The closest I have ever come to piddling away time watching a waste-of-airwaves show like Toddlers and Tiaras is catching snippets of it when it is made fun of by other shows. There is nothing cute, sweet, funny, or even the least bit sane about parading about young children decked out in heavy hooker make-up and ridiculous, outlandish outfits and fussy helmet hair. It reeks of a pedophile’s ultimate wet dream.
A clip played on a humor talk show Gary and I were watching, and after the exploited little girl did her expected thing on stage, the camera flipped to her pinched-face mother.
Gary commented that the mothers of these poor kids seem to always be overweight and talk with an exaggerated Southern accent, and it’s like they are forcing their daughters to do something they have never been able to do themselves. I agree. Just like Sunflower being corraled into cheerleading when she has said more than once she wants to try basketball, these kids’ minds, preferences, and individual opinions are shoved aside to feed others’ decayed and pathetic dreams.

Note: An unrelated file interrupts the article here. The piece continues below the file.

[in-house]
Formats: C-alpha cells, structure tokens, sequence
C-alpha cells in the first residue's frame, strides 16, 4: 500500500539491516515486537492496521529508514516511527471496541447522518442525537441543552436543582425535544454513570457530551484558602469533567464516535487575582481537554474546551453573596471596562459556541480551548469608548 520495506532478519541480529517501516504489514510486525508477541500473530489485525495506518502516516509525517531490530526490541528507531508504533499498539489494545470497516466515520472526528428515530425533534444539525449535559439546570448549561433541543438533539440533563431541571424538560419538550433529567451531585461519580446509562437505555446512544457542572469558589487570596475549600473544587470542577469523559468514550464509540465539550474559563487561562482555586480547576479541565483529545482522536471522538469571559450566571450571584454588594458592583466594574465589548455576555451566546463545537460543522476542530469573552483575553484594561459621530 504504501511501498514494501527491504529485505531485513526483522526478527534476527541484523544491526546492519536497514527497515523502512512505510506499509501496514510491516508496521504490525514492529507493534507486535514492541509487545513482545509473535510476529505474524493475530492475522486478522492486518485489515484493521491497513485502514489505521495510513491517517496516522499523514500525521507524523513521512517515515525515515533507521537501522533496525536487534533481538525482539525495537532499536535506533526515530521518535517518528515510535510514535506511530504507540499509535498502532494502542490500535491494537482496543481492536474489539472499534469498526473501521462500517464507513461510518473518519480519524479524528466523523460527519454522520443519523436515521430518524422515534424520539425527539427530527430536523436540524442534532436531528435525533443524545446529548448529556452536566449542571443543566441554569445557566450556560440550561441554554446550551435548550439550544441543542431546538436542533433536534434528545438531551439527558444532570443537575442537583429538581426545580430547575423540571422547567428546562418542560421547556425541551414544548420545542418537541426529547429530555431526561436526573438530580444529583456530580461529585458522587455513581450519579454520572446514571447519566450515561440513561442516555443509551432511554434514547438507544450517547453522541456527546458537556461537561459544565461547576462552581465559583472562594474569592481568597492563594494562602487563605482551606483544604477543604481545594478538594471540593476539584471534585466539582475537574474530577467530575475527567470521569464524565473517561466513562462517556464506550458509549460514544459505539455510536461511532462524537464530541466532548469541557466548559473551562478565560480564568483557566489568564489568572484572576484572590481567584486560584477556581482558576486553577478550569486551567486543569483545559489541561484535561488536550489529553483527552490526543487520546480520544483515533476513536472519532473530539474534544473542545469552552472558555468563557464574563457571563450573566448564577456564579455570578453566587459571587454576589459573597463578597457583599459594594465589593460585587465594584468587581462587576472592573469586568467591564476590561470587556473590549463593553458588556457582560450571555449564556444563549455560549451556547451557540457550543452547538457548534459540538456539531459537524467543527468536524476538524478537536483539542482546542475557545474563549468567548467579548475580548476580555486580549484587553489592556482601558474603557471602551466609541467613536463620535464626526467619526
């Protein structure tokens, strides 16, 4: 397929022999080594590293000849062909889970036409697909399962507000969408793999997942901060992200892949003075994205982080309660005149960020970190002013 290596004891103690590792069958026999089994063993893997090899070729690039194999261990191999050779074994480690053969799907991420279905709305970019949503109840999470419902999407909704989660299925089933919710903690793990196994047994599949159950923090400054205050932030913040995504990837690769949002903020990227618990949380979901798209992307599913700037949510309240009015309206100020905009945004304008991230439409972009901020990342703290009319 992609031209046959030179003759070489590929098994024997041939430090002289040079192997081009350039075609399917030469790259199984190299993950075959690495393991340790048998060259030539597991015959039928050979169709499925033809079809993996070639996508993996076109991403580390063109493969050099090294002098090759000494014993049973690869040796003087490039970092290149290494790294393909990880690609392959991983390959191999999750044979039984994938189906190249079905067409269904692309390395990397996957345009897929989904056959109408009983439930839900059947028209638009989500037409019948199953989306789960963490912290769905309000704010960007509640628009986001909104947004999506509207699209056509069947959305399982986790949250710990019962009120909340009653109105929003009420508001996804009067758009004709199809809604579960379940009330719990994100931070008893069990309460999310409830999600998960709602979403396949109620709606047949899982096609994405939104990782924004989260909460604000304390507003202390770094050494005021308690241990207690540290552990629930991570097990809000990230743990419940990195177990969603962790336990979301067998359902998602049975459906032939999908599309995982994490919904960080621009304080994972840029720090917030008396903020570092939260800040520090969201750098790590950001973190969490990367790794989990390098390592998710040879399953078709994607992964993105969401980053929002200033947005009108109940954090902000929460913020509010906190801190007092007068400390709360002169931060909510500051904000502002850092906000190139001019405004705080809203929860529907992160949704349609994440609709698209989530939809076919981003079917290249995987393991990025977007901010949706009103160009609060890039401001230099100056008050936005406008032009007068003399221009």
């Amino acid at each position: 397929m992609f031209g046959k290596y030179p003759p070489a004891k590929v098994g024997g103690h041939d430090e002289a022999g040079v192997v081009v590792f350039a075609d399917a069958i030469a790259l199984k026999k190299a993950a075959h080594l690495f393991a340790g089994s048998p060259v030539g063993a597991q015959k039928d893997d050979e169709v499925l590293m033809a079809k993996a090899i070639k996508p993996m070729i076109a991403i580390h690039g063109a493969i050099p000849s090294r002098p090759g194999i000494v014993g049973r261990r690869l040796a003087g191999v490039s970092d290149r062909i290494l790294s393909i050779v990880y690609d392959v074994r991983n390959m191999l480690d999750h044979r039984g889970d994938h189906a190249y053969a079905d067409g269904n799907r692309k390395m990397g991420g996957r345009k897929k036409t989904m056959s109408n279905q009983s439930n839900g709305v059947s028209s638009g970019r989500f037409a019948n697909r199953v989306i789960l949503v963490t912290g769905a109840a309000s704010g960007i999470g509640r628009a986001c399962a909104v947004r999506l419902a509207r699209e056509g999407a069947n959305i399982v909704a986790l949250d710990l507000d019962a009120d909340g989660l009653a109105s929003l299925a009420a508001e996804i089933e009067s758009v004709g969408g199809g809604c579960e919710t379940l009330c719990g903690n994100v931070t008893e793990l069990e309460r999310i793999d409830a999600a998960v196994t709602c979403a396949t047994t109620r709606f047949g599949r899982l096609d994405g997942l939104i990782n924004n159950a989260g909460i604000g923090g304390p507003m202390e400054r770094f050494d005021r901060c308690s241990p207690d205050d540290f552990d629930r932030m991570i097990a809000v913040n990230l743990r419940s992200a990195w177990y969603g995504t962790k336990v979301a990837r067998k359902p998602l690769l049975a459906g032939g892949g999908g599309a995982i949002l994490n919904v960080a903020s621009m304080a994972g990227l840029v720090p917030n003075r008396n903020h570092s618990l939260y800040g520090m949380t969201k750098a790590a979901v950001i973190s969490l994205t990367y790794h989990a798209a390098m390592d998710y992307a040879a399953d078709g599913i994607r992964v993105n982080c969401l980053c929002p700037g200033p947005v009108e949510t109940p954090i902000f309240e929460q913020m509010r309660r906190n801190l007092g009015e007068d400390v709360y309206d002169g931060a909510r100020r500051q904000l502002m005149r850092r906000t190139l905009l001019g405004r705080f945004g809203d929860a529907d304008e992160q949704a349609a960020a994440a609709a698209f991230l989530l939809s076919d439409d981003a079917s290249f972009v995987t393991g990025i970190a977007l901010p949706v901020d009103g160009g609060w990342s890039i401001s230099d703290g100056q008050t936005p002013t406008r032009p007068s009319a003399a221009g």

Even the brief clip we watched turned my stomach. These little girls are not allowed to be human beings. They are treated like things, objects, possessions. Playing with make-up and wearing frilly dresses is fun for dress-up, but I can’t imagine any child wanting to be a permanent blow-up doll for her parents.
And who the hell is the audience for this crap? Who chooses to pay for tickets to watch little kids with make-up shoveled onto their faces perform circus acts in Gone with the Wind dresses and stiff, robotic movements perfectly choreographed by their twisted parents? Who is sick enough to find anything attractive or positive about kids being used to rabidly chase down their selfish parents’ wishes and dreams?
I can’t imagine looking at Dove or Sunflower and thinking, “You know what I’d like to do? Force these two to enter a beauty pageant!”
They don’t need judges, a stage, a scoring card, or the scrutiny of people with no lives to tell them if they are okay or not. I hope, for that matter, they learn to never depend on the critical eye of others, and learn to trust themselves, be true to themselves, to be exactly who they are and never listen to “Girls are this” or “Girls don’t do that”.
I hope the same for the boys: that they grow into their own unique selves and learn to value the judgment of others for what it typically is: useless and shallow.
Just like Toddlers and Tiaras.